viser politikk og religion i ulike former

MF CASR Religion and Politics Festival 2019

Is Brexit informed by Christian values? Why was Modi re-elected in India? How did religion sanction political authority in pre-modern Scandinavia? Why did Trump pass the ‘Muslim ban’? Will the radical right be the new caretakers of Christian identity? What is political theology?

Info

Date/time: 
06.09.2019 - 09:00 to 20:00

Our events are open to all; admission is free, but seating may be limited.
 

On 6 September MF CASR welcomes you to a one-day Religion & Politics Festival in Oslo. Throughout the day, distinguished scholars and PhD students from the UK, the US and Norway will share their insights and reflect on various aspects of the religion-politics nexus. These sessions will be held at MF vitenskapelig høyskole at Majorstuen (next to Chateau Neuf).

Panels are topical, ranging from pre-modern Scandinavia to contemporary India. Each panel consists of short presentations by individual scholars, followed by panel discussions and Q&A from the audience.

The festival culminates in the first MF CASR Annual Lecture, held by Prof. Elizabeth Shakman Hurd, at Litteraturhuset, 18:00 -20:00.

Our events are open to all; admission is free, but seating may be limited.

MF is a culturally diverse academic institution, with students and staff from across the globe. The Festival program will be in both English and Norwegian; panels are announced in their respective languages.

 

Festival program

(the program may be subject to changes)

09:00-09:15:
Welcome by Iselin Frydenlund (Director MF CASR)

09:15-10:20 
Guest lecture by James Crossley (St. Mary’s University, London)
“Use of Bible and Christian theology in contemporary politics”.

Chair: Jan-Olav Henriksen (Chair, MF CASR)
Respondent: Hilde Brekke Møller (MF)

10:20-10:50 
Refreshments

10:50-11:50 
Panel 1: Global perspectives on religion & politics
Elections in the US, India and Myanmar show that religious nationalism easily can be drawn upon in electoral politics. In what ways do specific notions of the ‘religious’ and the ‘secular’ inform electoral politics in diverse contexts? How can we explain the successes of religious nationalism in the US, India and Myanmar? To what extent do anti-Muslim activism inform electoral campaigns across the globe? In this panel, we make bold attempts at comparisons across regions and religious traditions.

Participants: Elizabeth Shakman Hurd (NU), Kathinka Frøystad (UiO), Iselin Frydenlund (MF).
Chair: Lars Laird Iversen (MF)

11:50-12:45 
Lunch with music!

Lunch is provided for all presenters. Refreshments will be served to audience/participants.

12:45-13:30
Panel 2: Politisk teologi
I de siste årene har mange, også langt utenfor teologenes rekker, fattet interessen for politisk teologi.  I dag skriver militante marxister bibelkommentarer om Paulus’ brev, kristne teologer skriver om marxistiske Jesus, og italienske filosofer hevder at de finner spor av treenigheten i kapitalismen. Alle disse ønsker å utfordre et enkelt skille mellom det teologiske og det politiske. Hvorfor er det slik? I dette panelet skal vi utforske dette voksende feltet innenfor politisk teologi og snakke om hvilke konsekvenser det kan ha for teologiens rolle i dagens samfunn.

Deltakere: Ragnar Misje Begem (MF), Marion Grau (MF), Ole-Jacob Løland (TF).
Chair: Sturla Stålsett (MF).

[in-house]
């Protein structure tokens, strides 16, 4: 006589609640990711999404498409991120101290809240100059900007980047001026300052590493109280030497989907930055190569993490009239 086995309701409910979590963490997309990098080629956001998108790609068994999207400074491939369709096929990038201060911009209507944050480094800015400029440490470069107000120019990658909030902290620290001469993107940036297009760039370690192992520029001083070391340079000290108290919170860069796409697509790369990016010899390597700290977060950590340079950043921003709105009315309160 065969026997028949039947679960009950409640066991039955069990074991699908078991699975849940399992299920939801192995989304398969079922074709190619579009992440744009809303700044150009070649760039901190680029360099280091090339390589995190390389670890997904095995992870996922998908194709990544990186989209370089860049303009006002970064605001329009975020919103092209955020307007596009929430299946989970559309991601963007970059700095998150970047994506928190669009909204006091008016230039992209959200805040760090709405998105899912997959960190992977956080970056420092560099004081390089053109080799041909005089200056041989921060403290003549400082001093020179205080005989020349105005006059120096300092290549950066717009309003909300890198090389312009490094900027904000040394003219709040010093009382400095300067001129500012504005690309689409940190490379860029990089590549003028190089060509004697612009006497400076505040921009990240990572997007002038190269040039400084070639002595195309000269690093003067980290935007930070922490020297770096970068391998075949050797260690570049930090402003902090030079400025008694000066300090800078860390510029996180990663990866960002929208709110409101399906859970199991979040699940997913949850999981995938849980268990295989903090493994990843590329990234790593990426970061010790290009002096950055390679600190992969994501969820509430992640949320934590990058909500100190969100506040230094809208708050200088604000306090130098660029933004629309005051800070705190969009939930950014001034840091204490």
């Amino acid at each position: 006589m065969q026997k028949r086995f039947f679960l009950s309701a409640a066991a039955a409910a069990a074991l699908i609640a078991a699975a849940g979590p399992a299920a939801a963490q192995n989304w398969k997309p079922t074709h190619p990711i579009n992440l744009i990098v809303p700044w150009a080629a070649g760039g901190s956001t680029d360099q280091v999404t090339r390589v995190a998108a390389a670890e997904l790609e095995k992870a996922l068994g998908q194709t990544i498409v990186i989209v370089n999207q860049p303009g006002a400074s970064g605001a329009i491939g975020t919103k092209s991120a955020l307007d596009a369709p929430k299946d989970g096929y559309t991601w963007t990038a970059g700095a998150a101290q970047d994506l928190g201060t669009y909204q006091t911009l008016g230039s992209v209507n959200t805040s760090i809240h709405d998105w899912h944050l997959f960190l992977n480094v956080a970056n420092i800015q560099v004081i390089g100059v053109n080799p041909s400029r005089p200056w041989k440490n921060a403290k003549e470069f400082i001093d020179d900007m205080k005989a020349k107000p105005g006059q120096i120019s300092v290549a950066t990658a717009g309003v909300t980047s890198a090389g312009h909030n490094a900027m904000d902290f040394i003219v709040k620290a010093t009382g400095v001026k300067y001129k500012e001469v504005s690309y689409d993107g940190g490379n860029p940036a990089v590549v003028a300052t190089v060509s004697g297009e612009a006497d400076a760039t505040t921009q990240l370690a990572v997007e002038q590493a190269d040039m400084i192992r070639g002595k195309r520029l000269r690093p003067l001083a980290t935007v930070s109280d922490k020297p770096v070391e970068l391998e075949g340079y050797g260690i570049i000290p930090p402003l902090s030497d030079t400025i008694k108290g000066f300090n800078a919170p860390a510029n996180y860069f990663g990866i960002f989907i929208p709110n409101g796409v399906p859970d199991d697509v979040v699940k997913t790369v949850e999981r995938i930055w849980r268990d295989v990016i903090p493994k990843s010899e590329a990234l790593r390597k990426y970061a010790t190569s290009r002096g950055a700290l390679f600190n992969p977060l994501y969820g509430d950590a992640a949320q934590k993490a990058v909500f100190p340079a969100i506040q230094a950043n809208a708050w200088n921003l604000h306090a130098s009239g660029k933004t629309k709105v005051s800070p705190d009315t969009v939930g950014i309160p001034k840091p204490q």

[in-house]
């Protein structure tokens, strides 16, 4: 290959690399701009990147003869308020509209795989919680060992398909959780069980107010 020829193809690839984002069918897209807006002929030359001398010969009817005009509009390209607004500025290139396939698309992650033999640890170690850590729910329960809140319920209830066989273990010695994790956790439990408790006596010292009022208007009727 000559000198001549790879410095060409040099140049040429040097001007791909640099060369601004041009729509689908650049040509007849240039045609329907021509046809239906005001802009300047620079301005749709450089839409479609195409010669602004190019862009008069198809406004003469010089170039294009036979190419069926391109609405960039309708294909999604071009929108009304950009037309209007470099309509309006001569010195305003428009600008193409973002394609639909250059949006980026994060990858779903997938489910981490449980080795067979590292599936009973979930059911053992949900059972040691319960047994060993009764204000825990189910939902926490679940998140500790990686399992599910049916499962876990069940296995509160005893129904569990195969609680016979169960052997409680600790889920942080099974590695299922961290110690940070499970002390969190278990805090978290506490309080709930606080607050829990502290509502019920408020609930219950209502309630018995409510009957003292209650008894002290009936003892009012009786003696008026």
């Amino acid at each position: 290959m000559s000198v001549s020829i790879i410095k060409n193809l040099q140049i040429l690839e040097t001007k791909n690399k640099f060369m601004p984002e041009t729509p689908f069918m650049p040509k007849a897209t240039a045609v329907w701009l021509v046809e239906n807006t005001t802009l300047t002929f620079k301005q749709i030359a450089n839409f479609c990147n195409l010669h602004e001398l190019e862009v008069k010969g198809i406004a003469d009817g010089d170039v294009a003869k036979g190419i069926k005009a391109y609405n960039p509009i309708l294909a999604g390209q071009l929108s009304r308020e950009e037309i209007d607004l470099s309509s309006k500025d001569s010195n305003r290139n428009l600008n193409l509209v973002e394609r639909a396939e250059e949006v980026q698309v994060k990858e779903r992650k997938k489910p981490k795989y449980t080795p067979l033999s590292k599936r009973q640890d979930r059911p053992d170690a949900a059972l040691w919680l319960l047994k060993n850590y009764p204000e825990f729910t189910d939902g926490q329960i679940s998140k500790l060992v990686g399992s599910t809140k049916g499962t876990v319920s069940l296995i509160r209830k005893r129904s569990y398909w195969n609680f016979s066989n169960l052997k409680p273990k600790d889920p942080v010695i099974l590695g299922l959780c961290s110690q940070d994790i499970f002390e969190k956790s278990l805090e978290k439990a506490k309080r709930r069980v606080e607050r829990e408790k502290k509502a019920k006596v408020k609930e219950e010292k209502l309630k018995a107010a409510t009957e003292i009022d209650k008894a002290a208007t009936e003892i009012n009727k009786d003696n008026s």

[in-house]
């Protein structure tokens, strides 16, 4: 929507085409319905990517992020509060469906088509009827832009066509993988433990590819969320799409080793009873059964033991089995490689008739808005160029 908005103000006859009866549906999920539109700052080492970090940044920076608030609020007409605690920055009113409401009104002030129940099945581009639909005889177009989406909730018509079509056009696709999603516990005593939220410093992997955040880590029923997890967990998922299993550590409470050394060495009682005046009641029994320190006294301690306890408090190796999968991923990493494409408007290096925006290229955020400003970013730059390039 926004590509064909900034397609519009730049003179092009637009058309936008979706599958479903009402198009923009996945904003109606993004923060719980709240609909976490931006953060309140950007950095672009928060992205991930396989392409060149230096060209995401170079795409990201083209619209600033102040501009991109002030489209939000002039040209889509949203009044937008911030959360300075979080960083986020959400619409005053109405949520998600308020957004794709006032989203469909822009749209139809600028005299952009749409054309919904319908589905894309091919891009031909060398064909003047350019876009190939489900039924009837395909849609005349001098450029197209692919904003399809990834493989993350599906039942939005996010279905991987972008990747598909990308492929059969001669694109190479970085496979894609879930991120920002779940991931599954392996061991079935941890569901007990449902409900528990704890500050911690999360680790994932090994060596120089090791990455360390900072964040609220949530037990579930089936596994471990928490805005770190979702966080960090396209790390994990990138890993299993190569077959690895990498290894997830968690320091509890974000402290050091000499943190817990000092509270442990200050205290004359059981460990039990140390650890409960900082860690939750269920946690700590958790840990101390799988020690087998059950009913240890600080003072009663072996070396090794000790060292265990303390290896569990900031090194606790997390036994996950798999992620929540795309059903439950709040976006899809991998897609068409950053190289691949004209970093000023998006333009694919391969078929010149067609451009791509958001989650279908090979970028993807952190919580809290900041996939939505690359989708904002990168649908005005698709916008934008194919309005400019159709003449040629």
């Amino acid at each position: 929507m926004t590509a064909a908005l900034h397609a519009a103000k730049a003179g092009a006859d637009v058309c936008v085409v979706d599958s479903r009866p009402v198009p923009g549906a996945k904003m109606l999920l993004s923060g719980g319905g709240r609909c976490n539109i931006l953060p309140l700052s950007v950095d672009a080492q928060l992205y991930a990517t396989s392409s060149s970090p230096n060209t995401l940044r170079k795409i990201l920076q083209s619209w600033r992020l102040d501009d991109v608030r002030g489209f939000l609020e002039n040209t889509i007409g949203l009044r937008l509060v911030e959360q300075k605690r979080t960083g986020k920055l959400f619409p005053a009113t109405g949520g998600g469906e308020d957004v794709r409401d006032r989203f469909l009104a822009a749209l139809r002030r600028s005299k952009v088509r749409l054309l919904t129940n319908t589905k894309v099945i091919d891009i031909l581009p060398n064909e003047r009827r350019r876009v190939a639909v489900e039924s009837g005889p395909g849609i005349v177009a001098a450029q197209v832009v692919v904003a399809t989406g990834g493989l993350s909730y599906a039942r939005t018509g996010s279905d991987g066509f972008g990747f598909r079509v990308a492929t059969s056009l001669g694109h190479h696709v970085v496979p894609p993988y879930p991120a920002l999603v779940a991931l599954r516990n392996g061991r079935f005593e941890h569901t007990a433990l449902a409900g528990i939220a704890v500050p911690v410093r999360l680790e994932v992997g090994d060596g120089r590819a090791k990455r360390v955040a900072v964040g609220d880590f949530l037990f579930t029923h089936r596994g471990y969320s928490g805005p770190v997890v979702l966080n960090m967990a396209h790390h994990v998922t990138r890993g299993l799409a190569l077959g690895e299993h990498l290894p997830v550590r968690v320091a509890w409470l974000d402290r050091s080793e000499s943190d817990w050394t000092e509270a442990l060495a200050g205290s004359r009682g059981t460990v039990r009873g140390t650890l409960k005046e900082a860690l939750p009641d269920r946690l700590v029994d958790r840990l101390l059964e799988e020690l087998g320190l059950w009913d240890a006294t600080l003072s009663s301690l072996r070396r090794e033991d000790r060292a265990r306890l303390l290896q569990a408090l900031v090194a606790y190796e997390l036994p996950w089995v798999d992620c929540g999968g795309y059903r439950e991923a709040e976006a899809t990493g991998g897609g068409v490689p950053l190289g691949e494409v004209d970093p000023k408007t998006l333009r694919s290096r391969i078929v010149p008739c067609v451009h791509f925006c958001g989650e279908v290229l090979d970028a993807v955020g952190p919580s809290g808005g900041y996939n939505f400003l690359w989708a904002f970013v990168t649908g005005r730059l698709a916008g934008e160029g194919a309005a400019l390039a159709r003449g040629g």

13:30-13:45
Coffee/tea

13:45 -14:45
Panel 3: Religious legitimation of political authority: Historical perspectives
A sharp distinction between religion and politics is alien to pre-modern and early modern societies. In the Christian tradition, political authority and political action often drew on religious legitimation, and religious authorities have had the political power to a degree that seems strange and perhaps illegitimate with modern eyes. This panel offers examples of religious legitimation of political authority and action from three areas of Scandinavian history: Denmark in the high middle ages, Sweden in the century of Protestant Reformation, and Norway around 1814 when the country got its constitution inspired by liberal enlightenment ideas.

Participants: Kristin B. Aavitsland (MF), Laura-Marie Mork (MF), Jostein Garcia de Presno (Volda).
Chair: John W. Kaufman (MF)

14:45-15:00 
Short break

15:00-16:00
Panel 4: Nation-builders and religion - a love/hate relationship?
Right-wing populists have used religion in an attempt to define their various nations, often in contrast to migrated Muslims. However, the idea that national societies are based on religious values and religious cultural heritage is shared by many in the political mainstream as well, and Christian Democrats have explicitly connected labelled their political values as «Christian». In this panel, we will investigate the role of religion in nation-building rhetoric. Is religion a red herring, the real deal of building Europe’s democratic societies were done by secular social democrats if anything against the efforts of religious institutions and authorities? Or is religious institutions importance.

Participants: Mona Abdel-Fadil (UiO), James Crossley (St. Mary’s University), Lars L Iversen (MF), Henrik Syse (PRIO).
Chair: Torkel Brekke (OsloMet)

 

MF CASR Annual Lecture 2019

at Litteraturhuset, 18:00-20:00

“Religion on the border: The politics of the ‘Muslim ban’ and the limits of law"

Elizabeth Shakman Hurd, Professor of Politics and Religious Studies at Northwestern University, USA

Panel:
Hilde Restad (Bjørknes høyskole), Iver B Neumann (NOVA, OsloMet), Andreas Hvidsten (MF) and Iselin Frydenlund (MF).